Black Friday is just a week away, an annual tradition in which holiday shoppers make bigger spectacles of themselves than the most lavishly decorated neighborhood Christmas displays.
Most shoppers pack stores to snag a deal on a television, smartphone or some other expensive must-have. Others simply like the competitive atmosphere, living for the giddy thrill of trampling a fellow shopper to save 25 percent off retail.
For some, however, shopping is less of a pastime and more of an addiction. These people have compulsive shopping disorder, a condition rife with splurges, debt and regret.
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Approximately 6 percent of the U.S. population has this condition. And while it's true that many lack money and credit management skills, what these shoppers are often looking for is a "buy high," a buzz or emotional rush to put themselves in a better mood, found San Francisco State University researchers in 2013. Compulsive shoppers overrate the emotional or transformative value of a purchase.
These types of individual often unsurprisingly hold materialistic values, found the study, published in the Journal of Economic Psychology.
When under stress, materialistic individuals, such as from a traumatic event, materialist individuals are more likely to shop compulsively, according to a 2013 study by Michigan State University researchers.
Rather than providing any social of emotional outlet, the extreme stress-induced purchases only increase anxiety and lower well-being, the researchers found, and materialistic individuals already tend to have lower self-esteem than others to begin with.
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In fact, it's exactly at low moments that people are most likely to shop for high-status items, and they're more likely to make those purchases on credit, according to a study published in 2011 in Social Psychological and Personality Science.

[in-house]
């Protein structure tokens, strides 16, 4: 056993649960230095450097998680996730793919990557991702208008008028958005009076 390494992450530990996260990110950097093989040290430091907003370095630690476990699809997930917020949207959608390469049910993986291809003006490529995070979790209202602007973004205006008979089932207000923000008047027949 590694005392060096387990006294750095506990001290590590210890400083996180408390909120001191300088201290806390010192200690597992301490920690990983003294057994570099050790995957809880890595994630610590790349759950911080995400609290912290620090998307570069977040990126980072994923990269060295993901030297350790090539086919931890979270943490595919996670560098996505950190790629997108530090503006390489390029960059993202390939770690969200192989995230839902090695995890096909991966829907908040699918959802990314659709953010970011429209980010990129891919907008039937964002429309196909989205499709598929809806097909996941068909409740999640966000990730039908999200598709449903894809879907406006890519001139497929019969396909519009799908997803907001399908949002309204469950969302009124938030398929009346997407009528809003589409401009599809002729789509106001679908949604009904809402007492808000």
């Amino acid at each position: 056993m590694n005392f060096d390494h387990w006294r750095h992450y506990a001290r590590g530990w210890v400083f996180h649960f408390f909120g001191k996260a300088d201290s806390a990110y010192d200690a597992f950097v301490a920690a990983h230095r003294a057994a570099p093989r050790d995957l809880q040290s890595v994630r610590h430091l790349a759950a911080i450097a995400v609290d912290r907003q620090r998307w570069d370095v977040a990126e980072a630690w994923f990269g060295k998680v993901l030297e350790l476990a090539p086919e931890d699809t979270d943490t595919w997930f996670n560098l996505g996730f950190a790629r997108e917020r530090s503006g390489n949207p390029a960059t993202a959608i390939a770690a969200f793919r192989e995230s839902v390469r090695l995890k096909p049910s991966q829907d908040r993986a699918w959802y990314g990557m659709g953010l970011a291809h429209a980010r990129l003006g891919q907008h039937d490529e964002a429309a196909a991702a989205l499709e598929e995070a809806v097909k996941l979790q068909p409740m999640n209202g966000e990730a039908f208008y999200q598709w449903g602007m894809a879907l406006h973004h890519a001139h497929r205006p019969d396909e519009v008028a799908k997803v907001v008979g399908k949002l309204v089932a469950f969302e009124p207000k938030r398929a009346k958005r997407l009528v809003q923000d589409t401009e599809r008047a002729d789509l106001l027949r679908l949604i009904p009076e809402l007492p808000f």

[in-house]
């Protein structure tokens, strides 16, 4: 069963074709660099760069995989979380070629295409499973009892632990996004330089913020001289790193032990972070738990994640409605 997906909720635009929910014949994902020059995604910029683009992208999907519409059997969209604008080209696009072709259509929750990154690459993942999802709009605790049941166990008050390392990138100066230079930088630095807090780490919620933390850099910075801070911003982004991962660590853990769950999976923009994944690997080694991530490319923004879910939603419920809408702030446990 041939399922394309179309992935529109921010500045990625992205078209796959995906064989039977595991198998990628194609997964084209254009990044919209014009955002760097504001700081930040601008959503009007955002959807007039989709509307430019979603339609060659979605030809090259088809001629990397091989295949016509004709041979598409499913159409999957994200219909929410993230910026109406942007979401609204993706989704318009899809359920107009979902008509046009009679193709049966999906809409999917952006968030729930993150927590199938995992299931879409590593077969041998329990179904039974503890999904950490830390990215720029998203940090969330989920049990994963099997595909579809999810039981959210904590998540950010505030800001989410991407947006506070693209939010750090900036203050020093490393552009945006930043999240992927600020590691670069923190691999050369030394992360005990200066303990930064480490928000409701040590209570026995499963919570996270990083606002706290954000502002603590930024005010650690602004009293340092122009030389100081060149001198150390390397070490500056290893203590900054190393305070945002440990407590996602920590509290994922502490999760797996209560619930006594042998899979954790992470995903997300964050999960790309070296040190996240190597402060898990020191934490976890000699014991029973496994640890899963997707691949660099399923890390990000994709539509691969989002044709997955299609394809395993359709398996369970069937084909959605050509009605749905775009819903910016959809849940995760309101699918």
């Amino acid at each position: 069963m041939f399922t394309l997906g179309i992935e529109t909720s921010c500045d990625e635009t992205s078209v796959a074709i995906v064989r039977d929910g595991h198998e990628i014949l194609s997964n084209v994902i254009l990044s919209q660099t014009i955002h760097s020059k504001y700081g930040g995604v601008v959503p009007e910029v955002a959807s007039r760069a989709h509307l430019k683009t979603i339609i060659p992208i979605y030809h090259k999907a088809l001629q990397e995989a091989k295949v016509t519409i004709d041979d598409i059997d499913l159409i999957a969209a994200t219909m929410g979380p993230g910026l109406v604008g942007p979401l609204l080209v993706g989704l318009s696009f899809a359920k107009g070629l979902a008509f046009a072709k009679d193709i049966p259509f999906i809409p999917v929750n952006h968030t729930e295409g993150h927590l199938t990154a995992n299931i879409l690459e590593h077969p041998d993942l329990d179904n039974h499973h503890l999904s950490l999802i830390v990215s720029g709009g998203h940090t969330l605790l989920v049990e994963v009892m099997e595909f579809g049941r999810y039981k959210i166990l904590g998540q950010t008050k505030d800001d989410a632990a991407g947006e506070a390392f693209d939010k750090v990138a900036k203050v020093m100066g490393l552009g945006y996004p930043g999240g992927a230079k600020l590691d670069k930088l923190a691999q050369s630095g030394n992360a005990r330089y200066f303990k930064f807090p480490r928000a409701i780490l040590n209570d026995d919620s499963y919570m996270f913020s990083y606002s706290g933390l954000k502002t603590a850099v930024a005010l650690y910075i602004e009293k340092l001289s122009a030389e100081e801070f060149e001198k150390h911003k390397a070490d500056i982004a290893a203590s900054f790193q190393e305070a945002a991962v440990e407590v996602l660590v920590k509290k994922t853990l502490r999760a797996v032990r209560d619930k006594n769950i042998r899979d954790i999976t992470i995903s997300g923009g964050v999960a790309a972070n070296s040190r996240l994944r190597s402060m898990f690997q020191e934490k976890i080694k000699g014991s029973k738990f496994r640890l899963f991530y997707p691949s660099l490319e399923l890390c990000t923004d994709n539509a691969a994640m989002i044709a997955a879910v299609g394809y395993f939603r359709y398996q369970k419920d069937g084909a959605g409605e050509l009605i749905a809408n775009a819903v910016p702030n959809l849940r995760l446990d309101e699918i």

This of course can create a vicious cycle, in which a materialistic individual with low self-esteem buys a luxury item he or she cannot afford in an effort to improve sense of self. The financial burden can cause stress and strain relationships over the issue of money, further affecting the mood of the individual and leading to more spending to try to regain a sense of self-worth.
So what separates someone with compulsive shopping disorder with a more run-of-the-mill spendthrift? To answer that question, earlier this year, researchers at the University of Bergen in Norway developed the aptly named Bergen Shopping Addiction Scale.
The scale uses seven criteria to identify shopping addiction, which include constant thoughts about shopping, buying to improve mood, buying to the detriment of other obligations, inability to change behavior and more.
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In addition to the seven criteria, researchers found two key personality traits that increase risk of compulsive shopping behavior, extroversion and neuroticism. Extroverts tend to view shopping as a social affairs and see purchases through the lens of social status. Neurotics shop to relieve anxiety or depression.
There are treatment options for those with compulsive shopping disorder, which may include medication, typically antidepressants, or cognitive-behavioral therapy. Other recommendations include shopping with a friend, getting rid of credit cards and finding other meaningful outlets besides shopping, even if not especially when it's Black Friday.